Congregate Care Facility (CCF)
Just over 400,000 American children live in foster care, and some 55,000 reside in group homes, residential treatment facilities, psychiatric institutions and emergency shelters. This type of placement—called “congregate care”—may be beneficial for children who require short-term supervision and structure because their behavior may be place themselves or others at risk of injury or harm.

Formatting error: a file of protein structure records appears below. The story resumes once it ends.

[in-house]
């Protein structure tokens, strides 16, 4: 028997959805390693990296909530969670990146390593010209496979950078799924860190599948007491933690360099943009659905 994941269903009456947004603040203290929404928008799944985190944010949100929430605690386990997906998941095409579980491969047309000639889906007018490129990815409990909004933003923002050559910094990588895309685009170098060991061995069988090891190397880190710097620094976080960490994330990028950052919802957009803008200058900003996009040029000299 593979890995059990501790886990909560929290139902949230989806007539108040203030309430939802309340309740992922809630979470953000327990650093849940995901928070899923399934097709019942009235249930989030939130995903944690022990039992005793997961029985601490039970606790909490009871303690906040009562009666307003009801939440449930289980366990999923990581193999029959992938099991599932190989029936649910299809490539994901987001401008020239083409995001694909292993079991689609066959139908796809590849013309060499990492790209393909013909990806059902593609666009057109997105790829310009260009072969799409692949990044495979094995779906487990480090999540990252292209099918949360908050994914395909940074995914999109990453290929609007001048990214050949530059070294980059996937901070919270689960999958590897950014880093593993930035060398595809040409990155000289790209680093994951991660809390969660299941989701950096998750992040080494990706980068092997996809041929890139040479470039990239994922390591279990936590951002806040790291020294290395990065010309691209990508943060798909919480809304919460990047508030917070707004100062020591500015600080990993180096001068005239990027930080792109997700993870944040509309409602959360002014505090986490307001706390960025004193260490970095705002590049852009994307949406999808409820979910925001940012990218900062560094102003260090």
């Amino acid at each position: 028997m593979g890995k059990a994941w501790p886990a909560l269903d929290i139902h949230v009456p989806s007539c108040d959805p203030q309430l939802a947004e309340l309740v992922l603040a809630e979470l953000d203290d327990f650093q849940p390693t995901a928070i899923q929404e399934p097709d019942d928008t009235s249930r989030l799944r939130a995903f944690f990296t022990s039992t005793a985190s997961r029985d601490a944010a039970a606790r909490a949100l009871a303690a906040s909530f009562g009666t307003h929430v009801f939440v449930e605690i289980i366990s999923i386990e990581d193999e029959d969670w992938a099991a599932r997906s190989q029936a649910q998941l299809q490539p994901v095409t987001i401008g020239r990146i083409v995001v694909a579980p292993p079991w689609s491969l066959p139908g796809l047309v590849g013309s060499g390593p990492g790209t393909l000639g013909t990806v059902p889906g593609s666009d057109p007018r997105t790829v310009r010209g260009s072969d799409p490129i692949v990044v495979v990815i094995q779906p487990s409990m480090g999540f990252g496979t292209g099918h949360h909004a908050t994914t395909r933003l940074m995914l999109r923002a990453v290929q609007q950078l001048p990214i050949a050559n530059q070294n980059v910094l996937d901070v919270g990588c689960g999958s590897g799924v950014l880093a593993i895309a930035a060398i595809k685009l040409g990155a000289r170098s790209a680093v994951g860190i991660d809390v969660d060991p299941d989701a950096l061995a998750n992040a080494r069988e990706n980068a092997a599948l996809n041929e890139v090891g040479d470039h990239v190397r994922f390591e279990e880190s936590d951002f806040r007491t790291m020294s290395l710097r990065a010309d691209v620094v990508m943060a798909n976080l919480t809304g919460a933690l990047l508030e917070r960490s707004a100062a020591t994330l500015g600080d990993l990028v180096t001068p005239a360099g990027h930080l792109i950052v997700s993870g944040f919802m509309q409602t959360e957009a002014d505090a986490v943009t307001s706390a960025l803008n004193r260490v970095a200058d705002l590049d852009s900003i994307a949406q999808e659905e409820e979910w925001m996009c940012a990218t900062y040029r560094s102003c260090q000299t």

Child welfare agencies are working to reduce the use of congregate care by reinvesting funds into family-based and prevention services and changing policies to favor family placements and discourage congregate care. For example, some states have lowered the number of beds in group facilities and increased the number of family foster homes. Other states are including children and families in the decisions made on where children should be placed and what resources families might need to keep their children home safely. (Visit the Congregate Care Facility page on the National Conference of State Legislatures page)